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There are two XSL files. One includes another using an <xsl:include>. The main template decides which actual templates to call depending on node values, and included templates contain actual transformation rules. Nothing special here.

But included file has a script block:

  <msxsl:script language="VB" implements-prefix="user">
    <msxsl:assembly href="C:\Absolute\Path\MyEscaper.dll" />
    <msxsl:using namespace="ZebraEscaper.MyCompany" />
    Public Function escape(s As String) As String
      Return EncodeField(s, True)
    End Function

The user:escape() function is later used in the included template.

Now, I go to VS2008 XSLT debugger.

The main template calls <xsl:apply-templates> and the included template executes. And a FileNotFound exception occurs, "Could not load file or assembly 'MyEscaper, Version=, Culture=neutral, PublicKeyToken=null' or one of its dependencies. The system cannot find the file specified."

Now, if I go to just the included file and execute it as if it was a standalone template, not included into anything, everything works. The assembly gets found and the function gets called, but obviously results don't make sense as the template designed to be an inclusion.

So the question -- why can't the system find the assembly when the template is included?

More information

Documentation states that "The assembly path name is resolved twice - once during compilation and once during execution." If I intentionally make a typo in the path, I get same FileNotFound exception, but formatted differently, where the system says it cannot find file://C:\Absolute\Path\MyEscaper.dll. However, when the path is correct, the exception claims it couldn't find MyEscaper.dll, version=blabla, public token=null, and that exception occurs in CompiledStylesheet.dll created by .Net. I believe that the compiled stylesheet is told to call the assembly by name, not by href, and since it's not in its temporary folder, the call fails.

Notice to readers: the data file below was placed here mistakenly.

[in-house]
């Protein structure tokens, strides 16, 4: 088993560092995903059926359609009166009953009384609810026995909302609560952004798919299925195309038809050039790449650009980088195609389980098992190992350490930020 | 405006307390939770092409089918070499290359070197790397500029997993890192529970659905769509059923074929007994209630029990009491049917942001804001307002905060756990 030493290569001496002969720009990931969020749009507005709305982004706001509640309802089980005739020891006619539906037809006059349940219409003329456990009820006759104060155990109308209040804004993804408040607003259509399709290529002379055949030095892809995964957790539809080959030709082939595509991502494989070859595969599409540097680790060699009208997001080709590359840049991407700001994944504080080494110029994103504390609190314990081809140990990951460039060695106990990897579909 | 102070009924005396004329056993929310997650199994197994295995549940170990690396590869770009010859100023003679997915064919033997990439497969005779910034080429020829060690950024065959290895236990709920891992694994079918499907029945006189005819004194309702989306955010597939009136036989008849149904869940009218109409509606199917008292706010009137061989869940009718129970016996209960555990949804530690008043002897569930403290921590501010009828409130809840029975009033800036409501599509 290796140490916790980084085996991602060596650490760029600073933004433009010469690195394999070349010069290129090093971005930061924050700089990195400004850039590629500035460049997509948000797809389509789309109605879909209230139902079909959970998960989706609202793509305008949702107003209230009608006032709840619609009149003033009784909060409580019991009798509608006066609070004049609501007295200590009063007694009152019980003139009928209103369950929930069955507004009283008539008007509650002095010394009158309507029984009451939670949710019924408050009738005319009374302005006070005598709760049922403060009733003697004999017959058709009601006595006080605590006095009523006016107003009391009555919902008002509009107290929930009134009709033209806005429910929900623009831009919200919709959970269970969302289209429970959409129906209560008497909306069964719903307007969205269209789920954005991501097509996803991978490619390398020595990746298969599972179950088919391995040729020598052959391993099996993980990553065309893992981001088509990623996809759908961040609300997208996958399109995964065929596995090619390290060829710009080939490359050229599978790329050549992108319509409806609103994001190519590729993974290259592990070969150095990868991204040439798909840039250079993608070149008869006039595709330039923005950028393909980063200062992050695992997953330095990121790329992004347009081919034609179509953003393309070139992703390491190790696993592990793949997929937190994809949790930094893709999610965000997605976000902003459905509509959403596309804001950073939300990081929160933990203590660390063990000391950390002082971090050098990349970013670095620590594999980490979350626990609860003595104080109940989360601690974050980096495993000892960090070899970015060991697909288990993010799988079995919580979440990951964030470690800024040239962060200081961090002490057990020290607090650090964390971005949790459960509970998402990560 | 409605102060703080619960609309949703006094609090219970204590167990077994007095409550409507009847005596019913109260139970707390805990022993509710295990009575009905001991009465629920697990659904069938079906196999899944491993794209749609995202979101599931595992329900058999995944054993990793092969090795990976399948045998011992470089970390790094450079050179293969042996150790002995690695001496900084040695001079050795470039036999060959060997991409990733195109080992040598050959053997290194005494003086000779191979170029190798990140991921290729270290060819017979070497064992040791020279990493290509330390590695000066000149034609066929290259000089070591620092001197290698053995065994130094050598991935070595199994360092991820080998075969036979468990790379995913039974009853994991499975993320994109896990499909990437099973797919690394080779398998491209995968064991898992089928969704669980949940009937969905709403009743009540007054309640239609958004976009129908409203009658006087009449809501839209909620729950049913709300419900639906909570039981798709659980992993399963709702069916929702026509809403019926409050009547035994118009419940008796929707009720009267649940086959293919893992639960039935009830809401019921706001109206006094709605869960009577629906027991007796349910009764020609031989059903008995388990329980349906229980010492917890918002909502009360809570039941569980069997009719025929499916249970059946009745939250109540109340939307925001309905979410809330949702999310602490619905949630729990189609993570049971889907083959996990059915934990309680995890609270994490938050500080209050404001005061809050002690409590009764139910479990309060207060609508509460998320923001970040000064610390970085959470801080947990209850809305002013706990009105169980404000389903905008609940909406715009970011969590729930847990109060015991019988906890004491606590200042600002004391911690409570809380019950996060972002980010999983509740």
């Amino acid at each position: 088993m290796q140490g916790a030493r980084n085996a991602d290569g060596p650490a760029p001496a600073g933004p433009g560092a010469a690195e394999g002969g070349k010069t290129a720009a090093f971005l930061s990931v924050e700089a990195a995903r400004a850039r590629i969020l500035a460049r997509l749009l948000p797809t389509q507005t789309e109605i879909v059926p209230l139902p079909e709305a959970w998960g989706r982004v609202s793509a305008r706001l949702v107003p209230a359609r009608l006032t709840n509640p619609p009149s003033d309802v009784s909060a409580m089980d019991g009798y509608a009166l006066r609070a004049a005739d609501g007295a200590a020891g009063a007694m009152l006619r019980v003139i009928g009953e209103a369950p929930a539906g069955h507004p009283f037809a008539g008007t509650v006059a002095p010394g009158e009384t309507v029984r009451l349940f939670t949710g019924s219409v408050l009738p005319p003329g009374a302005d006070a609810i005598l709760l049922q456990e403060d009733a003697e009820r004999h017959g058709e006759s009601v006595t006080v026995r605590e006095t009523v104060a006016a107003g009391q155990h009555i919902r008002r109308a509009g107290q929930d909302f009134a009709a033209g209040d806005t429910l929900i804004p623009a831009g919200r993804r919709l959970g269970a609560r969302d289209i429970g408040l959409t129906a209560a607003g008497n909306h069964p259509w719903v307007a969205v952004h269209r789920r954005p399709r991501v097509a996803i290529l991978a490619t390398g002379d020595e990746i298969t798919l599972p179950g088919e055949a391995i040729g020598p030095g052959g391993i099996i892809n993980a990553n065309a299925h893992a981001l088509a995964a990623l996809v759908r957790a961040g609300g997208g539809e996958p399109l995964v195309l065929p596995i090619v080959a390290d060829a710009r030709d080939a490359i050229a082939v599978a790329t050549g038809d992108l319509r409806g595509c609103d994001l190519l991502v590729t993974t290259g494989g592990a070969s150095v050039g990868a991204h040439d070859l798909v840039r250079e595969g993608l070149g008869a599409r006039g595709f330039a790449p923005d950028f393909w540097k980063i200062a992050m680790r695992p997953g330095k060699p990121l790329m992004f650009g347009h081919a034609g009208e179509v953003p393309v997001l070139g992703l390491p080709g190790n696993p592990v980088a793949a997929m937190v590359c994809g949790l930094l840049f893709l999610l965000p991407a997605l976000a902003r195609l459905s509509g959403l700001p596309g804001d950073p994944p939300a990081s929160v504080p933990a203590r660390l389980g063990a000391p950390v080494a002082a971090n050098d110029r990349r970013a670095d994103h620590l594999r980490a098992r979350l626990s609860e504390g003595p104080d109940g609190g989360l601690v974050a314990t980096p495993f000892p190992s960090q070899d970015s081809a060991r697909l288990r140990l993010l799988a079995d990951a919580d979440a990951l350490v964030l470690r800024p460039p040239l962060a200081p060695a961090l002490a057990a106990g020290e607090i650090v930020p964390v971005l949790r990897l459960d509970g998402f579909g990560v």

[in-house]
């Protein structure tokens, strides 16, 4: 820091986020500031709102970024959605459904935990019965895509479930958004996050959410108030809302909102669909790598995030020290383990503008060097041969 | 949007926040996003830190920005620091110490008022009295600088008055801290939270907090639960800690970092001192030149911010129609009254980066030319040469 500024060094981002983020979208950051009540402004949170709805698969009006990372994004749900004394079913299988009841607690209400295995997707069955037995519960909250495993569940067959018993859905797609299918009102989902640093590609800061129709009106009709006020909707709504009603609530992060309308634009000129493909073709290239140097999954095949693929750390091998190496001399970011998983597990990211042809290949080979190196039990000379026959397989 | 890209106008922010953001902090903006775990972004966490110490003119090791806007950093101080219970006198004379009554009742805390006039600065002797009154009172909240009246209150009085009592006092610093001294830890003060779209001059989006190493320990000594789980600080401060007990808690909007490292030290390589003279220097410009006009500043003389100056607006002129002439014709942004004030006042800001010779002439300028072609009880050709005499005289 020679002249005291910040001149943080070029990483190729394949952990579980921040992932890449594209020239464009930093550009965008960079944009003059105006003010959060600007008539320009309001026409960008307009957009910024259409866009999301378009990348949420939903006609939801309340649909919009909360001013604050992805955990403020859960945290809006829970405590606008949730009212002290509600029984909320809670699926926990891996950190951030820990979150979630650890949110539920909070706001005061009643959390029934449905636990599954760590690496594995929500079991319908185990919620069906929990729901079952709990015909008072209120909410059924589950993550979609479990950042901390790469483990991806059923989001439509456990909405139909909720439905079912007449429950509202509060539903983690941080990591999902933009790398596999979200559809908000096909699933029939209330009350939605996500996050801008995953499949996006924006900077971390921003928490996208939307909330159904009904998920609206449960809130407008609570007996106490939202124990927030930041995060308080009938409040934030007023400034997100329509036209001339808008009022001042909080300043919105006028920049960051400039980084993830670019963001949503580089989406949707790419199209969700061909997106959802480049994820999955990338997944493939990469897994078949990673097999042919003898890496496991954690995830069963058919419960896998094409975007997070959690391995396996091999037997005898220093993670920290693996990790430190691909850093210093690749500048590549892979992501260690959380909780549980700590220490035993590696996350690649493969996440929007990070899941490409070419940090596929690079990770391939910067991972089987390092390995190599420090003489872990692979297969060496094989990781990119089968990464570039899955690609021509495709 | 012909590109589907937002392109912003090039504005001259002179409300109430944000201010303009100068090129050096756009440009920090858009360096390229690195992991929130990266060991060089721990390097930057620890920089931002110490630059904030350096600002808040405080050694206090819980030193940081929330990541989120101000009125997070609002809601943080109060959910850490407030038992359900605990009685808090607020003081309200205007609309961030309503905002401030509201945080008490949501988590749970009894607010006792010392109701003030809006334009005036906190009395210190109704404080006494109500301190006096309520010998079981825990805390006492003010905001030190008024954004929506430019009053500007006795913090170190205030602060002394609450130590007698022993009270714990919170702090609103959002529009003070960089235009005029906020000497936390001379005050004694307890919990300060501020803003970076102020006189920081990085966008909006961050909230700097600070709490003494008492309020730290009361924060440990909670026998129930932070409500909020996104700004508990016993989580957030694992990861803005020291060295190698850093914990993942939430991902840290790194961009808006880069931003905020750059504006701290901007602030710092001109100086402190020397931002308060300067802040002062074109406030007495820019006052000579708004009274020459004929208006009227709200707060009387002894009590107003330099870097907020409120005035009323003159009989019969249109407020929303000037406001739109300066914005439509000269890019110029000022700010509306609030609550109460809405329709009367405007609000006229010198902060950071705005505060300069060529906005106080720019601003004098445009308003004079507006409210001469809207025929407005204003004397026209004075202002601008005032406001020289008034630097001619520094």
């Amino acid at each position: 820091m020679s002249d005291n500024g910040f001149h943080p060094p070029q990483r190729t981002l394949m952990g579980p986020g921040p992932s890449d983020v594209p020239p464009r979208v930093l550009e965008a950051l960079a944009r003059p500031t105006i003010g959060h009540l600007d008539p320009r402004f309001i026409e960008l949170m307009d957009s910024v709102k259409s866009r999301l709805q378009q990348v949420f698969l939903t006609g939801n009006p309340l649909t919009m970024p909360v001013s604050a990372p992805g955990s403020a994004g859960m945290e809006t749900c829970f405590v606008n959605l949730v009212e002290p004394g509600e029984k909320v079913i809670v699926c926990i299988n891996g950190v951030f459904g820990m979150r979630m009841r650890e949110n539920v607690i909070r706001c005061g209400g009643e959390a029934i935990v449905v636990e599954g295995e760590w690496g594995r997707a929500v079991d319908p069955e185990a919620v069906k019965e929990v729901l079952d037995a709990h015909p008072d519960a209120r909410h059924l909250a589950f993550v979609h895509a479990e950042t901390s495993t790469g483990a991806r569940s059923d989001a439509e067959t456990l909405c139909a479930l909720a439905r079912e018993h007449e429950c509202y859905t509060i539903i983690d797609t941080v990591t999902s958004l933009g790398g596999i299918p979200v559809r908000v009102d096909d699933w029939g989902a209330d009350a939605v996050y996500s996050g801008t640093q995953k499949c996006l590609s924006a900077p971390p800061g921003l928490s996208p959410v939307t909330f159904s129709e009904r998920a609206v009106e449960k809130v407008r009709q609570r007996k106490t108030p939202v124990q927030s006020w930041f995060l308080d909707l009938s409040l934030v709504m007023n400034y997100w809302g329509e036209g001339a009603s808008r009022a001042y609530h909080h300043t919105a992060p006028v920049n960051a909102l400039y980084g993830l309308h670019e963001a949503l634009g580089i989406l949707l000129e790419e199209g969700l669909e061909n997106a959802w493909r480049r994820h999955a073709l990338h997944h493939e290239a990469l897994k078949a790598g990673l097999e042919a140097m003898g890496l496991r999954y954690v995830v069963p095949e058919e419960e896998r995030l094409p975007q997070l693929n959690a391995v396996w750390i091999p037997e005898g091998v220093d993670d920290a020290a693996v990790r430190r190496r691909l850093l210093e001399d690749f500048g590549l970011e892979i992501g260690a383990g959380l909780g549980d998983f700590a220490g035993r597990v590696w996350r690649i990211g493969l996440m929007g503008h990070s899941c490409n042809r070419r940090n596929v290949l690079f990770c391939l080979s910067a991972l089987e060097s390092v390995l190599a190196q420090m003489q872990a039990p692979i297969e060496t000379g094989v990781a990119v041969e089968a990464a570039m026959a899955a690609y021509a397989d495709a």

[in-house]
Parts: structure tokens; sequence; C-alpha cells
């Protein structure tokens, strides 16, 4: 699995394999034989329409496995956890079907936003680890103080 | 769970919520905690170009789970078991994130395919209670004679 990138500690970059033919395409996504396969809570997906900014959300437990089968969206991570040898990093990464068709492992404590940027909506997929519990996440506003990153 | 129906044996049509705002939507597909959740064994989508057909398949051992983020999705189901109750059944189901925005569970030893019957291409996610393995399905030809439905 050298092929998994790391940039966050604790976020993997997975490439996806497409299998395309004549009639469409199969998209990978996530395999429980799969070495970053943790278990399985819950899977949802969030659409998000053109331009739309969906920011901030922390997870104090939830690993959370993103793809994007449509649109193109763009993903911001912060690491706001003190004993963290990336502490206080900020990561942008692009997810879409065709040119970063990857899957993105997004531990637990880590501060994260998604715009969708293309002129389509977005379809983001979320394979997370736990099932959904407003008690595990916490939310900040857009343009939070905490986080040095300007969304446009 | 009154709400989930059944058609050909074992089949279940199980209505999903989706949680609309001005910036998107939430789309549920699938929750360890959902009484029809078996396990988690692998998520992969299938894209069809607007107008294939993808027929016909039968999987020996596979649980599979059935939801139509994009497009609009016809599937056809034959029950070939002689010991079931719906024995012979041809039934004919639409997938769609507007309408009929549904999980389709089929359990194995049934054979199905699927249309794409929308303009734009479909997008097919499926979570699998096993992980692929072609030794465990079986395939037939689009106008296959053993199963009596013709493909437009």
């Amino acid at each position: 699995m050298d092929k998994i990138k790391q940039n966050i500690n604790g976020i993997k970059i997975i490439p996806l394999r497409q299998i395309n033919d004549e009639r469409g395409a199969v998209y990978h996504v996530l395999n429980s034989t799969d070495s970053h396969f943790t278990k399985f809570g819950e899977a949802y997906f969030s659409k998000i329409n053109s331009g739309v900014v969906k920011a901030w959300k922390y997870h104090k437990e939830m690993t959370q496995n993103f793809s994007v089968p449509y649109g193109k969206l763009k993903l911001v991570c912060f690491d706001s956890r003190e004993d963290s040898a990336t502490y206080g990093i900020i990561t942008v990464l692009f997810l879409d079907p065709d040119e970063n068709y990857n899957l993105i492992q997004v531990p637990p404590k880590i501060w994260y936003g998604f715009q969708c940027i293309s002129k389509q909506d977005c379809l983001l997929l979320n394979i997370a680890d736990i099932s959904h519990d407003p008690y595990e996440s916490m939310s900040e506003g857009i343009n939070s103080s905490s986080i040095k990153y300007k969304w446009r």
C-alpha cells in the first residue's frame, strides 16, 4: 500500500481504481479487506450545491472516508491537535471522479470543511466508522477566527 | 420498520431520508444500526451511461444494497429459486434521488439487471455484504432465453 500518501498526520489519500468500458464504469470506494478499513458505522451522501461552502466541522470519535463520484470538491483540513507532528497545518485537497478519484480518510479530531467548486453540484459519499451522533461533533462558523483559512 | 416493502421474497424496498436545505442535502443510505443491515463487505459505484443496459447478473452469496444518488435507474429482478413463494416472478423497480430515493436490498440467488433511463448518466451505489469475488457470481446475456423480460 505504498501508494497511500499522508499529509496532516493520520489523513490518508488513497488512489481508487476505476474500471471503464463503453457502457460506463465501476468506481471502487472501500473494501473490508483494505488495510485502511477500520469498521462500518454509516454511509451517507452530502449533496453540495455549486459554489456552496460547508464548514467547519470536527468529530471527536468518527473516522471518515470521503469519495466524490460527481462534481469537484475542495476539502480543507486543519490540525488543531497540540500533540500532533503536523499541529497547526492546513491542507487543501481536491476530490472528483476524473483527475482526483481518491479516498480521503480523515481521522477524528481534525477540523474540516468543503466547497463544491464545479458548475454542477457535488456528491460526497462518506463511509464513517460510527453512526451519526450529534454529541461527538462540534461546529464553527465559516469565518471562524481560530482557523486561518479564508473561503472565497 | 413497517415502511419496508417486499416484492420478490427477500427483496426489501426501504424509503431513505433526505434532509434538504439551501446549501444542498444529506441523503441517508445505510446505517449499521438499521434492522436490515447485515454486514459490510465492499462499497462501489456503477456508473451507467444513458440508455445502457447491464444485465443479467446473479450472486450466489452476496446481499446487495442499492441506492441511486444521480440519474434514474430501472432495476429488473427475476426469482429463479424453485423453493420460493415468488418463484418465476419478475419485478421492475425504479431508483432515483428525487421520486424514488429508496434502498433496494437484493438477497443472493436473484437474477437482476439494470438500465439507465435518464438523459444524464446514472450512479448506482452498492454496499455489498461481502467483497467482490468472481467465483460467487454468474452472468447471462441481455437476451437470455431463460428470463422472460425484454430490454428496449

Why so? Where and why does an absolute path get translated (wrongly) into a relative one, and how do I control it?

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Are you trying to run the xslt from c# / vb code? or are you just running a straight xslt. If from code please post how you are loading your xslt's and namespaces before running the transform. – Joshua Cauble Jan 15 '10 at 20:48
As I said, "I go to VS2008 XSLT debugger." That means, I open the XSL in Visual Studio and click Debug XSLT :) – GSerg Jan 15 '10 at 23:34
up vote 3 down vote accepted


For some reason, in an included scenario path to the assembly is resolved differently during compilation and during execution. Why it is so, I haven't got a clue.

Only two sane solutions were found:

  1. Move all code from the referenced assembly into the XSL template, making it an embedded script. In case of small helper functions that is actually preferred. Otherwise,

  2. Sign the referenced assembly with a strong name, add it to the GAC, and refer to it from templates using name, not href. This way the assembly will be looked up in the same way during compilation and execution, and will be found.

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